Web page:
marie adelaide of savoy

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The title of “Dauphine of France,” was given to the wife of the heir-apparent to the French Throne.

The following are Dauphines of France married to members of the House of Bourbon:

Duchess Maria Anna Victoria of Bavaria - Became Dauphine upon her marriage to Louis “Le Grand Dauphin”, eldest son and heir of Louis XIV, on March 7th, 1680. She never became Queen, dying on April 20th, 1690.

Princess Marie Adelaide of Savoy - Was the wife of Louis, “Le Petit Dauphin”. She would become Dauphine on April 14th, 1711, after the death of her husband’s father “Le Grand Dauphin.” She would never be Queen, dying of measles on February 12th, 1712.

Infanta Maria Teresa Rafaela of Spain - She was the first wife of Louis Ferdinand, eldest son of Louis XV, and became Dauphine upon their marriage on February 23rd, 1745. She never became Queen, as she died the following year, on July 22nd, 1746, a few days after giving birth to a short lived laughter.

Princess Maria Josepha of Saxony - Was the second wife of Louis Ferdinand, marrying him and becoming Dauphine on February 9th, 1747. She outlived her husband, who died before he could become King on December 20th, 1765.

Archduchess Maria Antonia of Austria - The wife of Louis Auguste, she became Dauphine upon their marriage on May 16th, 1770. She became Queen on May 10th, 1774, when her husband’s grandfather died, and he took the throne as Louis XVI.

Princess Marie Therese Charlotte of France - She was married to her cousin, Louis Antoine, and became Dauphine on September 16th, 1824, when his father took the throne as Charles X. I. She would briefly be Queen on August 2nd, 1830, during the 20 minute interval between the time Charles X abdicated and her husband signed the same document.

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On February 15th, 1710, the boy who would someday become Louis XV was born.

He was the third child and third son born to Louis, Duke of Burgundy, and Marie Adelaide of Savoy. He was given the traditional title of “Duke of Anjou” at his birth.

Born during the reign of his great-grandfather, Louis XIV, it would have been considered highly unlikely that he would see the throne. His grandfather, father, and surviving elder brother were all in line ahead of him.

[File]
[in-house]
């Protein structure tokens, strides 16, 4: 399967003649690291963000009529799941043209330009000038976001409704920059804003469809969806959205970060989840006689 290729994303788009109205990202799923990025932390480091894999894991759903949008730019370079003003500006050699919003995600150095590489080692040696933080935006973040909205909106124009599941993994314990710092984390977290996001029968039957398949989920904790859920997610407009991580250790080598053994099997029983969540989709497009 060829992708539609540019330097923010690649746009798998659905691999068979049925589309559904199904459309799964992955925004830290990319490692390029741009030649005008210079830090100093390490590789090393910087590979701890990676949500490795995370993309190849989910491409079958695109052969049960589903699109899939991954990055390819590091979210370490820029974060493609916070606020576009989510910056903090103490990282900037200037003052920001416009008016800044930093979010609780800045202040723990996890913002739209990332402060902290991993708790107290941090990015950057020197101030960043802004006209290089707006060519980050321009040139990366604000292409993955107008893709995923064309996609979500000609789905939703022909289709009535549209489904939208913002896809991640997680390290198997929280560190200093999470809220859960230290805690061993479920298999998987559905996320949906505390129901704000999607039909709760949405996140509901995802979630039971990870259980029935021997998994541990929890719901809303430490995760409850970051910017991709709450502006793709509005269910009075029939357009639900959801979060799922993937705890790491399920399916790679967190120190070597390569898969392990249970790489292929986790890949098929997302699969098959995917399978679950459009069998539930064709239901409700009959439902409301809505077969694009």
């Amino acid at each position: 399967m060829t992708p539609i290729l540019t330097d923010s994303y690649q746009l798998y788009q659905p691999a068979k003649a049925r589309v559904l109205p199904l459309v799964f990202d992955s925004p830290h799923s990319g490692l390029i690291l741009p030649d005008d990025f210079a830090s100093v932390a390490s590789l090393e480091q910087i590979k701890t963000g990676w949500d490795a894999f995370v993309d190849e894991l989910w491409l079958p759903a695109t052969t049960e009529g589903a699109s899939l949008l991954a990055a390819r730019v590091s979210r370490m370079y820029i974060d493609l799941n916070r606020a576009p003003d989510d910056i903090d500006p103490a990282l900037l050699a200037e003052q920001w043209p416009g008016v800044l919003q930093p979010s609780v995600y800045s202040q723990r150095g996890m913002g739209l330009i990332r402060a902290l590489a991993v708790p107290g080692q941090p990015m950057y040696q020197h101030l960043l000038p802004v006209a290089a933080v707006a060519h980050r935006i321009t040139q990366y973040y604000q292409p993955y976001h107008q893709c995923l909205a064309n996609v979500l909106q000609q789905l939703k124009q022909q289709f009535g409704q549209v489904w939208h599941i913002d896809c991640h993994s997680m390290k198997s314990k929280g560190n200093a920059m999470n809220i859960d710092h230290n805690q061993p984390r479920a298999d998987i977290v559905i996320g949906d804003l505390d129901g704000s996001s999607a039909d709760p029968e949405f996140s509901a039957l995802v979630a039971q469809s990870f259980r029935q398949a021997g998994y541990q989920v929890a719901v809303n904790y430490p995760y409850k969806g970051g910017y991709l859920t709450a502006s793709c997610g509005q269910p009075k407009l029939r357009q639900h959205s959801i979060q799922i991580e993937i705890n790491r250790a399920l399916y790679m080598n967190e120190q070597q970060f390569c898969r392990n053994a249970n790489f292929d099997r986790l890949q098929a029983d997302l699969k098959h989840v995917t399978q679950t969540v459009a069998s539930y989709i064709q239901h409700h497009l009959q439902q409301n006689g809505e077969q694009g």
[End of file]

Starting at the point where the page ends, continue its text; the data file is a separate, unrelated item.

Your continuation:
A year after he was born, his grandfather suddenly died and his father became the new Dauphin of France. A year after that, his mother contracted smallpox and died, with his father following soon after. Both the Duke of Anjou, and his brother, the Duke of Brittany, were also infected with the disease.  

The Duke of Brittany was treated with repeated bloodlettings to try and save him, but the treatment was not successful and he died after having been Dauphin for all of three weeks. Louis himself was looked after by his Governess, Madame de Ventadour, whose carefull looking after of him and her refusal to allow the same bloodletting treatment on him is credited as the reason he survived.

These multiple and sudden deaths left the young Louis, now Dauphin of France himself at just two years old, as the heir to his great-grandfather. Soon after, he would become King of France as Louis XV at the age of 5, when the Louis XIV died after a record setting reign of over 72 years.

Louis would reign for an impressive nearly 59 years himself, dying at the age of 64, and was succeeded by his eldest surviving grandson, Louis Auguste, who would reign as Louis XVI.

On February 15th, 1710, the boy who would someday become Louis XV was born.

He was the third child and third son born to Louis, Duke of Burgundy, and Marie Adelaide of Savoy. He was given the traditional title of “Duke of Anjou” at his birth.

Born during the reign of his great-grandfather, the infamous Louis XIV, it was highly unlikely that little Louis would see the throne. His grandfather, father, and surviving elder brother were all in line ahead of him.

A year after his birth though, his grandfather suddenly died and his father became the new Dauphin of France. A year after that, his mother contracted smallpox and died, with his father following soon after. He and his brother, the Duke of Brittany, were also infected with the disease. 

The Duke of Brittany was treated with repeated bloodlettings to try and save him, but to no avail. Louis himself was looked after by his Governess, Madame de Ventadour, whose care and refusal to allow the same treatment on him is credited as the reason he survived.

These deaths left young Louis, now Dauphin of France himself and only two years old, as the heir to his great-grandfather. Soon after, he would become King as Louis XV at the age of 5, when the Sun King died after a record setting reign of over 72 years.